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Asthma - what to ask your doctor - child

  • Definition
    • Asthma is a problem with the airways that bring oxygen to your lungs. A person with asthma may not feel symptoms all the time. But when an asthma attack happens, it becomes hard for air to pass through the airways. The symptoms are:

      • Coughing
      • Wheezing
      • Chest tightness
      • Shortness of breath

      Below are some questions you may want to ask your health care provider to help you take care of your child's asthma.

  • Alternate Names
    • What to ask your doctor about asthma - child

  • Questions
    • Is my child taking asthma medicines the right way?

      • What medicines should my child take every day (called controller drugs)? What should I do if my child misses a day?
      • Which medicines should my child take when they are short of breath (called rescue drugs)? Is it ok to use these rescue drugs every day?
      • What are the side effects of these medicines? For what side effects should I call the doctor?
      • How will I know when the inhalers are getting empty? Is my child using the inhaler the right way? Should my child be using a spacer?

      What are some signs that a child's asthma is getting worse and that I need to call the doctor? What should I do when my child feels short of breath?

      What shots or vaccinations does my child need?

      How do I find out when smog or pollution is worse?

      What sort of changes should I make around the home?

      • Can we have a pet? In the house or outside? How about in the bedroom?
      • Is it ok for anyone to smoke in the house? How about if my child is not in the house when someone is smoking?
      • Is it ok for me to clean and vacuum when my child is in the house?
      • Is it ok to have carpets in the house?
      • What type of furniture is best to have?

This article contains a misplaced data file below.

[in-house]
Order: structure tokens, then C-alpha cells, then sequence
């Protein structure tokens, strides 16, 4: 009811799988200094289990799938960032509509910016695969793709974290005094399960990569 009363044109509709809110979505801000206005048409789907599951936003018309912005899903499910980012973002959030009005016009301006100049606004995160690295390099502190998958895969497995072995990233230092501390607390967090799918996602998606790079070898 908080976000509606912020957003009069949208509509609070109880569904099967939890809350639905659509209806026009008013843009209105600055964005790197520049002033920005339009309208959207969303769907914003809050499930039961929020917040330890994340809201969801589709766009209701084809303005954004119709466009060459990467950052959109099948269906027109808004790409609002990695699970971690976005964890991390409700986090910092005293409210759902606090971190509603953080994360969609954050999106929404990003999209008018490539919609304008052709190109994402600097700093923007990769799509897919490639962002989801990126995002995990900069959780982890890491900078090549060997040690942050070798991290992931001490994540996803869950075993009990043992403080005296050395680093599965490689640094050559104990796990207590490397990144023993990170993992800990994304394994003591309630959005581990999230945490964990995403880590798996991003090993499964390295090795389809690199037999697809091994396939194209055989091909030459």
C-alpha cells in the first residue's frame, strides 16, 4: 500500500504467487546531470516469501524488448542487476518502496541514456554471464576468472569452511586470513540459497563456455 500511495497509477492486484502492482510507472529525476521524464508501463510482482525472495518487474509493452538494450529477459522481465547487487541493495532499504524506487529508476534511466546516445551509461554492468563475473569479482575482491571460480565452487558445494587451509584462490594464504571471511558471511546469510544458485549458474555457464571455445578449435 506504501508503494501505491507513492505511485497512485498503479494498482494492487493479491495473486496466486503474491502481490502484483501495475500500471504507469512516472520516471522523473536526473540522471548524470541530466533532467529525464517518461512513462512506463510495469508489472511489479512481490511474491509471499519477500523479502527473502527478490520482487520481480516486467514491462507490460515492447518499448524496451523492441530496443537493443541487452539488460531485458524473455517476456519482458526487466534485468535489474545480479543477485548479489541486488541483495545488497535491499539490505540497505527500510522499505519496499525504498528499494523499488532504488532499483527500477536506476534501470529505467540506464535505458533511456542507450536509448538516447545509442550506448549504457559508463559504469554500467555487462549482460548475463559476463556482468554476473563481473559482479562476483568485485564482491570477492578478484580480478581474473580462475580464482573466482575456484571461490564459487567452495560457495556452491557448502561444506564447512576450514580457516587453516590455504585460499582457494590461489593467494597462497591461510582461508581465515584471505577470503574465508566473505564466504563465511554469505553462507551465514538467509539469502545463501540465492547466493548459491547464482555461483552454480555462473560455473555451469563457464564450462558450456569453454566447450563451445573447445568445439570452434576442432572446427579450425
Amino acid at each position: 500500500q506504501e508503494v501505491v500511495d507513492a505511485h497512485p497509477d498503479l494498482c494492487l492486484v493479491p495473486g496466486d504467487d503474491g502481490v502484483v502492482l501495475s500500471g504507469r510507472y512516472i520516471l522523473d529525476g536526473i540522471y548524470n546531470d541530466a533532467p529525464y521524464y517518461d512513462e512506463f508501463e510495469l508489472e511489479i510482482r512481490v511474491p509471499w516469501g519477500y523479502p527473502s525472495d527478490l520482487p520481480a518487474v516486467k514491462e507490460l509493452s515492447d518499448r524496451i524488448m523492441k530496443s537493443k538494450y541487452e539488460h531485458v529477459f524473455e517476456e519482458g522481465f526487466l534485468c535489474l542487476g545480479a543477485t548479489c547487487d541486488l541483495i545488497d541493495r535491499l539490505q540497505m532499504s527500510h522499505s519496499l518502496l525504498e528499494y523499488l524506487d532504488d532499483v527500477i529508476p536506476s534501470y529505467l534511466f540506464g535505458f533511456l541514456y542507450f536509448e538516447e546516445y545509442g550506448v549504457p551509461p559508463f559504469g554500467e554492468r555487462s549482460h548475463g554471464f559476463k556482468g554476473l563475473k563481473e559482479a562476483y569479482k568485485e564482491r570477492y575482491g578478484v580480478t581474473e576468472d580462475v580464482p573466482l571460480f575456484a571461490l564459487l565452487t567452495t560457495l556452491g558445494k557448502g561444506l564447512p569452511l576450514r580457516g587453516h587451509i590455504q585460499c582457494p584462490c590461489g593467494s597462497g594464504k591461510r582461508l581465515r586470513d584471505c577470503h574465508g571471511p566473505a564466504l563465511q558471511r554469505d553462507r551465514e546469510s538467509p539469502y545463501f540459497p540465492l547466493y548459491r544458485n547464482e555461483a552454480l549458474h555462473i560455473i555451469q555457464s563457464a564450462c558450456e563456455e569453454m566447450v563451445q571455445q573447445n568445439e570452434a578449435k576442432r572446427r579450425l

• How do I get rid of dust and mold in the house? Do I need to cover my child's bed or pillows?
      • Can my child have stuffed animals?
      • How do I know if I have cockroaches in my home? How do I get rid of them?
      • Can I have a fire in my fireplace or a wood-burning stove?

      What does my child's school or daycare need to know about my child's asthma?

      • Do I need to have an asthma plan for the school?
      • How can I make sure my child can use the medicines at school?
      • Can my child participate fully in gym class at school?

      What types of exercises or activities are better for a child with asthma to do?

      • Are there times when my child should avoid being outside?
      • Are there things that I can do before my child starts exercising?

      Does my child need tests or treatments for allergies? What should I do when I know my child will be around something that triggers their asthma?

      What type of arrangements do I need to make when we are planning to travel?

      • What medicines should I bring? How do we get refills?
      • Who should I call if my child's asthma gets worse?
  • References
    • Jackson DJ, Lemanske RF, Guilbert TW. Management of asthma in infants and children. In: Adkinson NF Jr., Bochner BS, Burks AW, et al., eds. In: Middleton's Allergy Principles and Practice. 8th ed. Philadelphia, PA: Elsevier Mosby; 2013:chap 53.

      Liu AH, Covar RA, Spahn JD, Leung DYM. Childhood asthma. In: Kliegman RM, Behrman RE, Jenson HB, Stanton BF, eds. Nelson Textbook of Pediatrics. 19th ed. Philadelphia, PA: Elsevier Saunders; 2011:chap 138.